"I was quite happy as a journalist," he confesses. "I was able to hear new music and watch movies seven days a week and it fulfilled my desire to write, although I was frustrated at leaving some unfinished tracks in the can from my days at Armageddon. Eventually my ambition returned and in 1985 I put together a mini album called 'Burnt Orchids' which I took to Armageddon, who by then had changed their name to Aftermath. The interest from that record led to me being contacted by Alan Duffy of Imaginary Records, who was still doing cassettes at the time and he compiled a tape from my past material and eventually released a single which led to interest from fanzines and then record labels in Europe. Since then I have always been open to interest from indie labels and small press magazines. Their genuine interest and enthusiasm is far more important to me than all the big talk and fat wallets from the majors."
'Burnt Orchids' produced a number of classic songs, including the exotic 'Cairo' with its WW2 setting, the electric folk of 'Captain Blood' the highwayman, the anti-war song 'Death Or Glory', characteristically set at the time of Waterloo, and the title track, which told of a small boy in Edwardian England who poisons his overbearing father. It was the first of many tracks to feature Paul backed by a small string and woodwind ensemble which have been a feature of all his albums to date. "I love the sound of baroque strings, I find them very evocative of the English country house atmosphere I am trying to create on my acoustic tracks, but I don't necessarily like classical music. I find a lot of it pretentious or overly precious. I wouldn't accept being compared to Nick Drake just because a lot of my acoustic songs are folk flavoured and introspective. I found him a bit twee whereas my music has a strong streak of black humour and fantasy. I'm not interested in writing love songs or searching my own soul. I'm not that self-absorbed."
The success of 'Burnt Orchids' led to Paul's first tours of Europe and label deals in France (New Rose), Greece (DIDI Music), Italy (Diva) and Germany (Pastell/Bouncing), not to mention a brief stint with Bam Caruso in Britain and Revolver in the USA, making his discography a nightmare for collectors. All along Paul has held onto the rights to all his material, preferring to deal with the labels directly, licensing the albums for a limited period and keeping firm control even if, as he admits, it means his popularity grows 'steadily rather than dramatically'.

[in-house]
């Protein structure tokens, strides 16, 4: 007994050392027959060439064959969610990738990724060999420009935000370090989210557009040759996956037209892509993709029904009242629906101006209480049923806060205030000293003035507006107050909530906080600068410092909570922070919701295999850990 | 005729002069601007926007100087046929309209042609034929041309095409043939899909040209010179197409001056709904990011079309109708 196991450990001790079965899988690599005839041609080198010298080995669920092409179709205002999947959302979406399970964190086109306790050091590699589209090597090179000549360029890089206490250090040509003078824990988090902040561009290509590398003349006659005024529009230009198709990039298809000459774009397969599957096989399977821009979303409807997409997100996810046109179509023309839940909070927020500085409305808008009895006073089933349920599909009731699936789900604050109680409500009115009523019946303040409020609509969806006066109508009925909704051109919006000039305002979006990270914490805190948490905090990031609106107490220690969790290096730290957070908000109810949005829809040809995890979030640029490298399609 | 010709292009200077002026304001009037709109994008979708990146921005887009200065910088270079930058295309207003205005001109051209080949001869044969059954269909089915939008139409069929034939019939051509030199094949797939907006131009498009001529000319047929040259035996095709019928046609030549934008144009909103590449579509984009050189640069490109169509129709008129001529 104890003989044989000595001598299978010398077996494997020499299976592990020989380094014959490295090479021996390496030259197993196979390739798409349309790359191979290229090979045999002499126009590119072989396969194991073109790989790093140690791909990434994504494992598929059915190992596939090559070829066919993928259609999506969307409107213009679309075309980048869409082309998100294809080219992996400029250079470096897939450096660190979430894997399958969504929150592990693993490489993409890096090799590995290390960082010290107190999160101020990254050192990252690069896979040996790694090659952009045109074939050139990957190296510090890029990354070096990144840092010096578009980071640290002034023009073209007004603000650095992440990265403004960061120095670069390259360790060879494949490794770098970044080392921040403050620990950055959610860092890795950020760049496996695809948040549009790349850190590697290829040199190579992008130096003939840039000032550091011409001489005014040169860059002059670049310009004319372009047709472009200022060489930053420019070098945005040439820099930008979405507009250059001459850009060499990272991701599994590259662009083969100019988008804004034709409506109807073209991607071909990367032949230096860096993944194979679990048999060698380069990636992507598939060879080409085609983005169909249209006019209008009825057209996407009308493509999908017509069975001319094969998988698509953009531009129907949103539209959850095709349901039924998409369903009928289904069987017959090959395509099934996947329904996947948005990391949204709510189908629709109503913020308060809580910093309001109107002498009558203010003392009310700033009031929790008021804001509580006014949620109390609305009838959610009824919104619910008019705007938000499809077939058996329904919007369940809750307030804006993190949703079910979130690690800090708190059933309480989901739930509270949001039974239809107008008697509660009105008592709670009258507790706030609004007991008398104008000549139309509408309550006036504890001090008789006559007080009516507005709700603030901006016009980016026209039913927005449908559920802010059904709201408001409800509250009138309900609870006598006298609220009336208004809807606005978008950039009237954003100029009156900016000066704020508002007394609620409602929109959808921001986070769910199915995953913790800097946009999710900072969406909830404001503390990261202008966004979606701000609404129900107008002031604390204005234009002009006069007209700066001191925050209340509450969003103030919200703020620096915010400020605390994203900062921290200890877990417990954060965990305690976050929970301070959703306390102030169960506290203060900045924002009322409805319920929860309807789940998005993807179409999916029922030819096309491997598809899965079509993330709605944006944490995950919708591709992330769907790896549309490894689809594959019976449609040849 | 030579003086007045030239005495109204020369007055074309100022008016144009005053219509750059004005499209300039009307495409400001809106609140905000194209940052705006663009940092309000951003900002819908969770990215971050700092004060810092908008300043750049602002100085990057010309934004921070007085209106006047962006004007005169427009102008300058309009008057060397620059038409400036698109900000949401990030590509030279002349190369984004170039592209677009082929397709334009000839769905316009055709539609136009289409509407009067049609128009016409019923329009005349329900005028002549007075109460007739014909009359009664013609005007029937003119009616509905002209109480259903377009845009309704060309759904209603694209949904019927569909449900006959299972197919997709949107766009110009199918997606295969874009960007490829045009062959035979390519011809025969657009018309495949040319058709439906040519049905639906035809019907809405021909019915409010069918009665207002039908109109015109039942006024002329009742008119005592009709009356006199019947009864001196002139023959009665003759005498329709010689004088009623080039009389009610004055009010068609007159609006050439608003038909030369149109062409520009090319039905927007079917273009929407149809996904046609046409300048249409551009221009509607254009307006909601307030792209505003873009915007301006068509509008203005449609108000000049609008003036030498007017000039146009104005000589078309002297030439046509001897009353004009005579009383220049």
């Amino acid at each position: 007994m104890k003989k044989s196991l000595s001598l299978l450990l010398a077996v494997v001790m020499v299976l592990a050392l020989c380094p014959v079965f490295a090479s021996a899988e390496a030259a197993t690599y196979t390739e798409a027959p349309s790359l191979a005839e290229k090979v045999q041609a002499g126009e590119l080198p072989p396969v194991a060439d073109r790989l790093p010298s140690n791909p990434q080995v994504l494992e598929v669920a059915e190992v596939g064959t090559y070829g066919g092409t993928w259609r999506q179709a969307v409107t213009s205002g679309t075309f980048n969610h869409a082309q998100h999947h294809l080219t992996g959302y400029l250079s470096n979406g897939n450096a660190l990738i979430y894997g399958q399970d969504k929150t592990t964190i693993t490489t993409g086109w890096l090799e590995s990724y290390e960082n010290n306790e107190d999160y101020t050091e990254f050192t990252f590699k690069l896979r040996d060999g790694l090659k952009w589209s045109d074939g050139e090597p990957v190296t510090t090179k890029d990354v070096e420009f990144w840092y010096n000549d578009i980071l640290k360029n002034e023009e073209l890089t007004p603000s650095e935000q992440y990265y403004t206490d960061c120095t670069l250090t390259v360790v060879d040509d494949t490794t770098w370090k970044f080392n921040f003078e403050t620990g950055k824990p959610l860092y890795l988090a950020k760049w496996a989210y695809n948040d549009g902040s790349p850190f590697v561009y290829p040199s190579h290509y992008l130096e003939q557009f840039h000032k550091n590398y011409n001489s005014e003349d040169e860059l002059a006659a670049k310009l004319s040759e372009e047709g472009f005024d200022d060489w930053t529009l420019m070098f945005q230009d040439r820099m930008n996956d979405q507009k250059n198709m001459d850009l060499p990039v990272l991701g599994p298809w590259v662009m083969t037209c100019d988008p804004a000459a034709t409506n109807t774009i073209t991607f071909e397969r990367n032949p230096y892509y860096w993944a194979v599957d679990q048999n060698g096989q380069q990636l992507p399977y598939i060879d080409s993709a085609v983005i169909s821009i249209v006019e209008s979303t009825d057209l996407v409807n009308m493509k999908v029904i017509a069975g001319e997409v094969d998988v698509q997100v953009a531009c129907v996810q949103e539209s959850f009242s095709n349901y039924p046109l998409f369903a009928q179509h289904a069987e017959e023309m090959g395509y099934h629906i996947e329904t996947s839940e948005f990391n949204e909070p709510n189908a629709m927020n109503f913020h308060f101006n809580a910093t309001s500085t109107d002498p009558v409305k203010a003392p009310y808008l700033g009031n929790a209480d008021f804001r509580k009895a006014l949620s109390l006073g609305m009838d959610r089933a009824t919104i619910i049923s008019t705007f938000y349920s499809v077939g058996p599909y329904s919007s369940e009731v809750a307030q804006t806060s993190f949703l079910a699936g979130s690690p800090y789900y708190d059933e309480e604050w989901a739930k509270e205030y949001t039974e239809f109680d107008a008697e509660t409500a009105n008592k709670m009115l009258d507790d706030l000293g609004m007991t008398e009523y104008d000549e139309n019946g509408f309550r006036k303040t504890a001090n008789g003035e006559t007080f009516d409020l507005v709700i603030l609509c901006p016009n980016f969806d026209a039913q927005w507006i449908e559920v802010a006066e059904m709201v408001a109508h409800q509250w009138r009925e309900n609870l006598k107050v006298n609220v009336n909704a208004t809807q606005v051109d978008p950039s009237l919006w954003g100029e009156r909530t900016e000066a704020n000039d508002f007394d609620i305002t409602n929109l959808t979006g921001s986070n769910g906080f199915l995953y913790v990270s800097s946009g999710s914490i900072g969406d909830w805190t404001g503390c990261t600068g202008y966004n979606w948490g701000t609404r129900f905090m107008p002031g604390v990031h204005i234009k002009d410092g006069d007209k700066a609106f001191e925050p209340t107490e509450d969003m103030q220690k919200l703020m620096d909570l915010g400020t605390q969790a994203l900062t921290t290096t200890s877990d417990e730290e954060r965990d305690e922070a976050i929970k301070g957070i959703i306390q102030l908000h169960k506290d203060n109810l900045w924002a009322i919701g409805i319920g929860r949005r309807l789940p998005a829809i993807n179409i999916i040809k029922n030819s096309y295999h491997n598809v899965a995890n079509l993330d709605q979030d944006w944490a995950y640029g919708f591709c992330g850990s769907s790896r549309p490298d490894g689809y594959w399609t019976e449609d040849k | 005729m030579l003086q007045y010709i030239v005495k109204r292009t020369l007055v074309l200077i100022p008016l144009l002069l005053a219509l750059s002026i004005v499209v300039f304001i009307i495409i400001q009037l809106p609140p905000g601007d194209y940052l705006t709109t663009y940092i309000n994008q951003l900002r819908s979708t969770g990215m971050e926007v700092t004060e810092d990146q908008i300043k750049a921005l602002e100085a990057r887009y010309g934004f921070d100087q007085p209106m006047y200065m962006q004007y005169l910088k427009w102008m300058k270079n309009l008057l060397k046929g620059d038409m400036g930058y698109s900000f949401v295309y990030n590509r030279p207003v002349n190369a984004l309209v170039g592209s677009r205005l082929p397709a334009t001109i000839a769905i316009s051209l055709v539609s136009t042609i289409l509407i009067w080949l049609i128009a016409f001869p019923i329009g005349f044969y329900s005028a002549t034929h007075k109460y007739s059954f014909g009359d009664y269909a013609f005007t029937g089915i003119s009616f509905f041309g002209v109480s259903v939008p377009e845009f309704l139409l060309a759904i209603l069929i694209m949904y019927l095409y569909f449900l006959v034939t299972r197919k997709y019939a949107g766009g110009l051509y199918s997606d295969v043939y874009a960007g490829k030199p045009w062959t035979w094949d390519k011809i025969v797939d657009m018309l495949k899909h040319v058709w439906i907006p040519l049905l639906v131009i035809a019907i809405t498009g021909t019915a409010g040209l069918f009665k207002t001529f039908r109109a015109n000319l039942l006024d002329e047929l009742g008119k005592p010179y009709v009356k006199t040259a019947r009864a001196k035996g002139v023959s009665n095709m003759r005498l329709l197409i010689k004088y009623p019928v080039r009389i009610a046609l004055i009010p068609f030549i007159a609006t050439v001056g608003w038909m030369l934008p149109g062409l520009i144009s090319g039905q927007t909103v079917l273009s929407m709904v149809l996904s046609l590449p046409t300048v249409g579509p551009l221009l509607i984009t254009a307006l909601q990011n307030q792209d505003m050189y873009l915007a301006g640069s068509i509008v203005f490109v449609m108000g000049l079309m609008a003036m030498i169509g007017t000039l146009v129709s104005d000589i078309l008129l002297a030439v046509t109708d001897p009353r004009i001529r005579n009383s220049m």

"I prefer it that way. My records permeate the market slowly finding journalists and DJs who are genuine enthusiasts who then spread the word more sincerely and effectively and I can still keep in direct contact with the people who like my music. Though now that's mainly through the magazine of the Appreciation Society."
A series of increasingly intriguing albums followed 'Burnt Orchids' including 'Danse Macabre' and the acoustic based mini LP 'A Cabinet Of Curiosities', both in '87, 'Happy Families' in '88, the rockier 'Duel' in '89 (with its medieval five song suite 'The King Must Die'), the folk-rock of 'Masque' in 1990 and the harder rock album 'Roaring Boys' in '91 with three cover versions on the CD featuring Nick Saloman of Bevis Frond. The success of the latter led Paul to issue 'Strychnine', a mini album of covers, earlier this year, featuring, among others, unique versions of Kevin Ayer's 'Lady Rachel', The Banshees' 'Arabian Knights', The Velvet's 'Venus In Furs' and, of course, the title track, originally recorded by The Sonics.
It's a surprisingly satisfying collection in which he displays an eclectic taste and invests each track with his own distinctive character, but why, I wondered, had someone known for the quality of his own songs recorded an album of covers? "It was a project I had been planning to do for some time. The covers I had included on earlier albums such as Barrett's 'Mathilda Mother' and the string quartet version of 'Gary Gilmore's Eyes' had been very popular. People had been writing and asking if I could record more and even sent tapes of songs they would like to hear me record. That's how I discovered 'Lady Rachel' and 'Strychnine'. I felt I had gone as far as I could with a certain sound and I wanted to have some fun before coming up with something new. But I didn't want to do a full album of covers - it was just a fun project and so I added four of my own songs recorded for a Greek radio session to the CD. I always try to give at least three extra tracks on every CD. That's not the record company's policy, it's mine."
Mike Taylor, 1993